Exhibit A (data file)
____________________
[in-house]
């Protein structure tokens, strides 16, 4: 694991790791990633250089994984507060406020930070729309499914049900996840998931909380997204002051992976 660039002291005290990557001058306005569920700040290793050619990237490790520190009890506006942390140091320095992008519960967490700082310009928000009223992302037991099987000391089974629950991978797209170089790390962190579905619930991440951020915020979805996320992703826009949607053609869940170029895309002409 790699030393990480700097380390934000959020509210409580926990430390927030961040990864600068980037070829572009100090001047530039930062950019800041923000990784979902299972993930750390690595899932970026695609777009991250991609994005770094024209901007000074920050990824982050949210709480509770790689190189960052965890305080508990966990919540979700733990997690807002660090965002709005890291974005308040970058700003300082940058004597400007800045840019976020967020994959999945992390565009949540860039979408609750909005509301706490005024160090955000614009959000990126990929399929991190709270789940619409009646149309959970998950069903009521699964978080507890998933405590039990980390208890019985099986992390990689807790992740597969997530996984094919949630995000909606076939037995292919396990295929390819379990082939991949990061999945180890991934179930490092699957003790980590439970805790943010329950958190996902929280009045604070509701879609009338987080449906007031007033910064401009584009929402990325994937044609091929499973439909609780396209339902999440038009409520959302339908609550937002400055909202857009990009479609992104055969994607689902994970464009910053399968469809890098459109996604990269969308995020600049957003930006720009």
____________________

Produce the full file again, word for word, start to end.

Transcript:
[in-house]
């Protein structure tokens, strides 16, 4: 694991790791990633250089994984507060406020930070729309499914049900996840998931909380997204002051992976 660039002291005290990557001058306005569920700040290793050619990237490790520190009890506006942390140091320095992008519960967490700082310009928000009223992302037991099987000391089974629950991978797209170089790390962190579905619930991440951020915020979805996320992703826009949607053609869940170029895309002409 790699030393990480700097380390934000959020509210409580926990430390927030961040990864600068980037070829572009100090001047530039930062950019800041923000990784979902299972993930750390690595899932970026695609777009991250991609994005770094024209901007000074920050990824982050949210709480509770790689190189960052965890305080508990966990919540979700733990997690807002660090965002709005890291974005308040970058700003300082940058004597400007800045840019976020967020994959999945992390565009949540860039979408609750909005509301706490005024160090955000614009959000990126990929399929991190709270789940619409009646149309959970998950069903009521699964978080507890998933405590039990980390208890019985099986992390990689807790992740597969997530996984094919949630995000909606076939037995292919396990295929390819379990082939991949990061999945180890991934179930490092699957003790980590439970805790943010329950958190996902929280009045604070509701879609009338987080449906007031007033910064401009584009929402990325994937044609091929499973439909609780396209339902999440038009409520959302339908609550937002400055909202857009990009479609992104055969994607689902994970464009910053399968469809890098459109996604990269969308995020600049957003930006720009």